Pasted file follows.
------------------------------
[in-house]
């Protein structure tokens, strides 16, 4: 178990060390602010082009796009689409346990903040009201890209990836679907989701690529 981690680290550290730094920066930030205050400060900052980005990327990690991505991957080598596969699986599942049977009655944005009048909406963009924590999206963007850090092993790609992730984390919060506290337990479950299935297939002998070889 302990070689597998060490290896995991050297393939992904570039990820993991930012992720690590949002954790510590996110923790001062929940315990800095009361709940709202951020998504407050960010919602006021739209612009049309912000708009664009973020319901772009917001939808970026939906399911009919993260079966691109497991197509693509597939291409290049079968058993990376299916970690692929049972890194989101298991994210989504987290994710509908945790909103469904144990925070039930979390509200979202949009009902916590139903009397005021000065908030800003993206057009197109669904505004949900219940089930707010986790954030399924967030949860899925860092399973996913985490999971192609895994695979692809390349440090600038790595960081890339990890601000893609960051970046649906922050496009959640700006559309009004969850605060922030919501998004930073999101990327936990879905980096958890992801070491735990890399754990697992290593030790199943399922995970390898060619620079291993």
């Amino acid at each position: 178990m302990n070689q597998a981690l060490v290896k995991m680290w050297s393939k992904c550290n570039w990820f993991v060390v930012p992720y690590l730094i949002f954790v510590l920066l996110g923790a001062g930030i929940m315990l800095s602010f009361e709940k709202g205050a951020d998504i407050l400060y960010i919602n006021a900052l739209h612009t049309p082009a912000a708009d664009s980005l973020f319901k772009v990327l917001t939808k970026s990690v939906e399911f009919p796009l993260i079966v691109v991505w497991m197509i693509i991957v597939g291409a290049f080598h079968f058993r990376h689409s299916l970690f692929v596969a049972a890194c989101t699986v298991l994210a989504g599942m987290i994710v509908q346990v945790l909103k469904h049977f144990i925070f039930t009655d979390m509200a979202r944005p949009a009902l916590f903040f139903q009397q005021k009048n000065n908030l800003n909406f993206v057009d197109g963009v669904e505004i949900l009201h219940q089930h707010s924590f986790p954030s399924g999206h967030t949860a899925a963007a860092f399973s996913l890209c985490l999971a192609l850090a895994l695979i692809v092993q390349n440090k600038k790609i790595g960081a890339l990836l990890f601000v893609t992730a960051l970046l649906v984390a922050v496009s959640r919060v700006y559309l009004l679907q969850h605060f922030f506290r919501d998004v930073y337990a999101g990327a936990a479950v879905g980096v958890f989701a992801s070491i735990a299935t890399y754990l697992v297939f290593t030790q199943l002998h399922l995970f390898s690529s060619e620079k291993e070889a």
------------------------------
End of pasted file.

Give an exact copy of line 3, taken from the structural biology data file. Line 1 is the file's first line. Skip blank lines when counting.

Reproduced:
């Amino acid at each position: 178990m302990n070689q597998a981690l060490v290896k995991m680290w050297s393939k992904c550290n570039w990820f993991v060390v930012p992720y690590l730094i949002f954790v510590l920066l996110g923790a001062g930030i929940m315990l800095s602010f009361e709940k709202g205050a951020d998504i407050l400060y960010i919602n006021a900052l739209h612009t049309p082009a912000a708009d664009s980005l973020f319901k772009v990327l917001t939808k970026s990690v939906e399911f009919p796009l993260i079966v691109v991505w497991m197509i693509i991957v597939g291409a290049f080598h079968f058993r990376h689409s299916l970690f692929v596969a049972a890194c989101t699986v298991l994210a989504g599942m987290i994710v509908q346990v945790l909103k469904h049977f144990i925070f039930t009655d979390m509200a979202r944005p949009a009902l916590f903040f139903q009397q005021k009048n000065n908030l800003n909406f993206v057009d197109g963009v669904e505004i949900l009201h219940q089930h707010s924590f986790p954030s399924g999206h967030t949860a899925a963007a860092f399973s996913l890209c985490l999971a192609l850090a895994l695979i692809v092993q390349n440090k600038k790609i790595g960081a890339l990836l990890f601000v893609t992730a960051l970046l649906v984390a922050v496009s959640r919060v700006y559309l009004l679907q969850h605060f922030f506290r919501d998004v930073y337990a999101g990327a936990a479950v879905g980096v958890f989701a992801s070491i735990a299935t890399y754990l697992v297939f290593t030790q199943l002998h399922l995970f390898s690529s060619e620079k291993e070889a």